24th May 1996 at 01:00
It was, my high master told us, one of the glories of postwar civilisation. He was exhorting his sixth form to buy and read E V Rieu's translation of Homer's Odyssey, which had been published 10 years previously as the first Penguin Classic. A facsimile of the first edition of that translation has just been issued (Penguin Pounds 5) to mark the fiftieth anniversary of the series. I was extremely grateful for the advice. Not only had Rieu made Homer "easy reading for those unfamiliar with the Greek world", but I discovered that the same series by then included translations of Moliere and Balzac. French A-level was suddenly very much easier.

The decision to launch the series in 1946 was typical of Allen Lane, the begetter of Penguin Books: quixotic, idealistic and intuitive - and highly successful. The Odyssey was Penguin's best seller until toppled by Lady Chatterley's Lover.

In 1963 the distinctive black covers were introduced while the series has since incorporated other lists such as the Penguin English Library. It now includes over 900 titles and is paying increased attention to non-European literature.

So, for example, this year sees the publication of The Diary of Lady Murasaki, translated from the Japanese by Richard Bowring (Pounds 6.99).Lady Murasaki (circa 973-1020) was tutor to the Empress and this is a fascinating, intimate and conversational description of court life and ritual from a female standpoint.

Another text deserving to be more widely known is The Interesting Narrative and other writings by Olaudah Equiano (Pounds 6.99). This often hair-raising autobiography tells of his kidnapping at the age of 10 in Africa, service as a British naval officer's slave and his labours on slave ships until he was able to purchase his freedom. He came to England in 1774, worked for Black resettlement and the abolition of slavery. He offended some by his marriage to a white woman but pleased others with his adoption of British (and Christian) values. At the same time, he retained his perspective as an African, albeit one who had been deracinated.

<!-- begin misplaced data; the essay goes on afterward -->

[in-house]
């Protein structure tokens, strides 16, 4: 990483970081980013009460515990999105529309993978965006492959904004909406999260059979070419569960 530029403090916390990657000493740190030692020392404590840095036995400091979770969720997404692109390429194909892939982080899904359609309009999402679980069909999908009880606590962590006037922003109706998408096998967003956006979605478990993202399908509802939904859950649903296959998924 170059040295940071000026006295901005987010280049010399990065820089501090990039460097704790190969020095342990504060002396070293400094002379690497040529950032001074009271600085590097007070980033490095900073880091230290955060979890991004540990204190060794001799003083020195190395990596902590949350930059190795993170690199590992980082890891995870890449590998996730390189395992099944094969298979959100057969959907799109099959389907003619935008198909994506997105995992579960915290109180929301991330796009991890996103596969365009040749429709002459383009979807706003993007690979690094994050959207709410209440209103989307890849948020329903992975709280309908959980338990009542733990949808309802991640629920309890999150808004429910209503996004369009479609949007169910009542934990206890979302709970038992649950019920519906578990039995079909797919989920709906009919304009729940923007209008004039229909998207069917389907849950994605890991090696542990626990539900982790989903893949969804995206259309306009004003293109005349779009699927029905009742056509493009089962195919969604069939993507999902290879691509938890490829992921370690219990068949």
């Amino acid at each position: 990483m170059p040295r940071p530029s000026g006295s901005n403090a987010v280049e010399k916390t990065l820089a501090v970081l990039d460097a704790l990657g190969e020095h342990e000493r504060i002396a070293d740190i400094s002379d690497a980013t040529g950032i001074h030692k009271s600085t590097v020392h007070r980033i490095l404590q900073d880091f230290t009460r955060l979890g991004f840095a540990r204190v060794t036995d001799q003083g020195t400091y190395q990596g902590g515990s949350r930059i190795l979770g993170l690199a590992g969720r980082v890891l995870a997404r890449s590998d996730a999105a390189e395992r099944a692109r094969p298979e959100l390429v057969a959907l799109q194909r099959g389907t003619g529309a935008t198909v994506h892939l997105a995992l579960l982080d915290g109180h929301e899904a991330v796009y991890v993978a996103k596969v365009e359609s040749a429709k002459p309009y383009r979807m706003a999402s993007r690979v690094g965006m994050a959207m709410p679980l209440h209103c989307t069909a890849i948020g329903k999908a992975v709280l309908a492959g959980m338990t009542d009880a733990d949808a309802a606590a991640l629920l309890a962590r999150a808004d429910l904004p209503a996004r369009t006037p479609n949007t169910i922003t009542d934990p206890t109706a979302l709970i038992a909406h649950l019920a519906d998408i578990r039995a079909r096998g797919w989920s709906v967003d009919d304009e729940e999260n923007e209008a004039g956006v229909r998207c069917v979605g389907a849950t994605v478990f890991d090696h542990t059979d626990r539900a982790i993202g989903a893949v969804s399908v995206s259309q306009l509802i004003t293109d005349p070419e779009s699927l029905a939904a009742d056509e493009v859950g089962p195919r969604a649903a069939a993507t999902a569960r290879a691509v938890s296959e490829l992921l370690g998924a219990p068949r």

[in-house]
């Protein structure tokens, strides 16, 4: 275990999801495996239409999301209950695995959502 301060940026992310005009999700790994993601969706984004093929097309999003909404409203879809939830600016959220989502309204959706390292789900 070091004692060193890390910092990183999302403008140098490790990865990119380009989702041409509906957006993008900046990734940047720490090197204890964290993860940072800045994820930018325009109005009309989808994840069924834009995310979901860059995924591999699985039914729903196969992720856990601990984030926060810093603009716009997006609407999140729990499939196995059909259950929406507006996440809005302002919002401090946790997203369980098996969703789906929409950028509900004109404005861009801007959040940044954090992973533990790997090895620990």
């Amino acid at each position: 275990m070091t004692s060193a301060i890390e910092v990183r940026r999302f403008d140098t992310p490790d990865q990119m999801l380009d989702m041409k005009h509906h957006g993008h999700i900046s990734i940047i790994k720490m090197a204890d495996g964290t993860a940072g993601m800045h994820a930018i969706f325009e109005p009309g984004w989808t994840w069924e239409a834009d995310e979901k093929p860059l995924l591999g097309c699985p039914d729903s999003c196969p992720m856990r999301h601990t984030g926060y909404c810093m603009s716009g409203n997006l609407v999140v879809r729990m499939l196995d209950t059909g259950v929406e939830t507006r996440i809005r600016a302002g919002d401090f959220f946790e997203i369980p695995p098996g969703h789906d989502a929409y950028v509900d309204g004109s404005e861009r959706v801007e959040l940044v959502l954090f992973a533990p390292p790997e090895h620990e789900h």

This process of "filling in the gaps" in the list permits the inclusion of more women writers. Thus we have Aphra Behn's 1684 bonkbuster Love Letters Between a Nobleman and His Sister (Pounds 6.99), a novel (told in letters) which is a thinly disguised picture of real-life aristocratic political and sexual scandals.

But Penguin Classics are not lost in the byways of literature. New editions and new translations of established titles are appearing with up-to-date critical apparatus. These vary from a new edition of Charlotte Bront 's Jane Eyre (Pounds 2.50) to a new translation by John Davie of Euripides' Alcestis and Other Plays (Pounds 6.99) which supplements Philip Vellacott's 1953 version.

Supreme in this area of the list is a lucid and indeed thrilling new translation by Robin Buss of Alexandre Dumas' The Count of Monte Cristo, which makes you realise why it has proved so enduringly popular and how lacklustre are some of the Victorian translations from other publishers. At Pounds 6. 99 for 1,000 pages, entertainment comes well priced.

Another wonderful recent addition to the list is a new three-volume, 3, 000 page edition of Edward Gibbon's The History of the Decline and Fall of the Roman Empire (Pounds 15 each). If life is less than empty and you're happy to bluff your way to erudition, there's a bite-sized extract Reflections on the Fall of Rome (60p) in that series of baby Penguin 60s Classics. Or you could simply celebrate with the Penguin Classic brushed cotton baseball cap at Pounds 9.99.

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